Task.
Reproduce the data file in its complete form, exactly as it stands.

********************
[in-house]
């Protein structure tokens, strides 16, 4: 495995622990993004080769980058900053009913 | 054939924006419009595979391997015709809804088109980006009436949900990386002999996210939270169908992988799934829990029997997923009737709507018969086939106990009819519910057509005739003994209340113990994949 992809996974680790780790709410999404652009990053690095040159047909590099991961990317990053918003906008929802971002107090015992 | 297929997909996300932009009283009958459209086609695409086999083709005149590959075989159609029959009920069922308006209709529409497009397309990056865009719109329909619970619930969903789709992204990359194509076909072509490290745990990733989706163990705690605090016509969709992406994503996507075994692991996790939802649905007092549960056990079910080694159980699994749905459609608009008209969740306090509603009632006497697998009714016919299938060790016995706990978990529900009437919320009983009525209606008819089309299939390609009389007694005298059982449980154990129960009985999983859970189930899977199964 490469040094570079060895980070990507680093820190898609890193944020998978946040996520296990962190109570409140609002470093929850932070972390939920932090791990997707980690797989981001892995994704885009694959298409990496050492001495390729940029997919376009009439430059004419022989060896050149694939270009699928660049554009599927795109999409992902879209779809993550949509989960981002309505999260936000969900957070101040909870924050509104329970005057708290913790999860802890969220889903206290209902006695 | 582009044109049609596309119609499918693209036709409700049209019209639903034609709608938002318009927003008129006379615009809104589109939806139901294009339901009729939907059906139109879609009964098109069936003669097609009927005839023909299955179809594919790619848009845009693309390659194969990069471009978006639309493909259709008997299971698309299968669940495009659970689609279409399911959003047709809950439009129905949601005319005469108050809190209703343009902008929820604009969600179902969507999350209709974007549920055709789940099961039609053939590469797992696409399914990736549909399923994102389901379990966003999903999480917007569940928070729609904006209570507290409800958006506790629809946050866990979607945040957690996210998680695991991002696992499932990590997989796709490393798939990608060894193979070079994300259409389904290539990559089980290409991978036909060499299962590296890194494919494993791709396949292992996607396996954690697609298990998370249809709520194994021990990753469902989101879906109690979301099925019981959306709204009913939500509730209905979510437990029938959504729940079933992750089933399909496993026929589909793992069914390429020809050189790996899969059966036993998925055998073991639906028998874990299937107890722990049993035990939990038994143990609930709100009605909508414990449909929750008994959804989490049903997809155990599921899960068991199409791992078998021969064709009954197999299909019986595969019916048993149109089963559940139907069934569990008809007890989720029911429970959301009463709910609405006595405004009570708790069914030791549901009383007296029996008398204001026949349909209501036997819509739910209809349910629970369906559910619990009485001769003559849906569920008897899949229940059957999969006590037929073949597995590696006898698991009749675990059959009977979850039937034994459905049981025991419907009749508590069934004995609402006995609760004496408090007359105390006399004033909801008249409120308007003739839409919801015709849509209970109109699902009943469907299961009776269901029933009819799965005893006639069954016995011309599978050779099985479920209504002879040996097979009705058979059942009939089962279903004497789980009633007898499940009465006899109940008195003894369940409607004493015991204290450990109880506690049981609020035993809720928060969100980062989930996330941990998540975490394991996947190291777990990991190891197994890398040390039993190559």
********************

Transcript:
[in-house]
């Protein structure tokens, strides 16, 4: 495995622990993004080769980058900053009913 | 054939924006419009595979391997015709809804088109980006009436949900990386002999996210939270169908992988799934829990029997997923009737709507018969086939106990009819519910057509005739003994209340113990994949 992809996974680790780790709410999404652009990053690095040159047909590099991961990317990053918003906008929802971002107090015992 | 297929997909996300932009009283009958459209086609695409086999083709005149590959075989159609029959009920069922308006209709529409497009397309990056865009719109329909619970619930969903789709992204990359194509076909072509490290745990990733989706163990705690605090016509969709992406994503996507075994692991996790939802649905007092549960056990079910080694159980699994749905459609608009008209969740306090509603009632006497697998009714016919299938060790016995706990978990529900009437919320009983009525209606008819089309299939390609009389007694005298059982449980154990129960009985999983859970189930899977199964 490469040094570079060895980070990507680093820190898609890193944020998978946040996520296990962190109570409140609002470093929850932070972390939920932090791990997707980690797989981001892995994704885009694959298409990496050492001495390729940029997919376009009439430059004419022989060896050149694939270009699928660049554009599927795109999409992902879209779809993550949509989960981002309505999260936000969900957070101040909870924050509104329970005057708290913790999860802890969220889903206290209902006695 | 582009044109049609596309119609499918693209036709409700049209019209639903034609709608938002318009927003008129006379615009809104589109939806139901294009339901009729939907059906139109879609009964098109069936003669097609009927005839023909299955179809594919790619848009845009693309390659194969990069471009978006639309493909259709008997299971698309299968669940495009659970689609279409399911959003047709809950439009129905949601005319005469108050809190209703343009902008929820604009969600179902969507999350209709974007549920055709789940099961039609053939590469797992696409399914990736549909399923994102389901379990966003999903999480917007569940928070729609904006209570507290409800958006506790629809946050866990979607945040957690996210998680695991991002696992499932990590997989796709490393798939990608060894193979070079994300259409389904290539990559089980290409991978036909060499299962590296890194494919494993791709396949292992996607396996954690697609298990998370249809709520194994021990990753469902989101879906109690979301099925019981959306709204009913939500509730209905979510437990029938959504729940079933992750089933399909496993026929589909793992069914390429020809050189790996899969059966036993998925055998073991639906028998874990299937107890722990049993035990939990038994143990609930709100009605909508414990449909929750008994959804989490049903997809155990599921899960068991199409791992078998021969064709009954197999299909019986595969019916048993149109089963559940139907069934569990008809007890989720029911429970959301009463709910609405006595405004009570708790069914030791549901009383007296029996008398204001026949349909209501036997819509739910209809349910629970369906559910619990009485001769003559849906569920008897899949229940059957999969006590037929073949597995590696006898698991009749675990059959009977979850039937034994459905049981025991419907009749508590069934004995609402006995609760004496408090007359105390006399004033909801008249409120308007003739839409919801015709849509209970109109699902009943469907299961009776269901029933009819799965005893006639069954016995011309599978050779099985479920209504002879040996097979009705058979059942009939089962279903004497789980009633007898499940009465006899109940008195003894369940409607004493015991204290450990109880506690049981609020035993809720928060969100980062989930996330941990998540975490394991996947190291777990990991190891197994890398040390039993190559």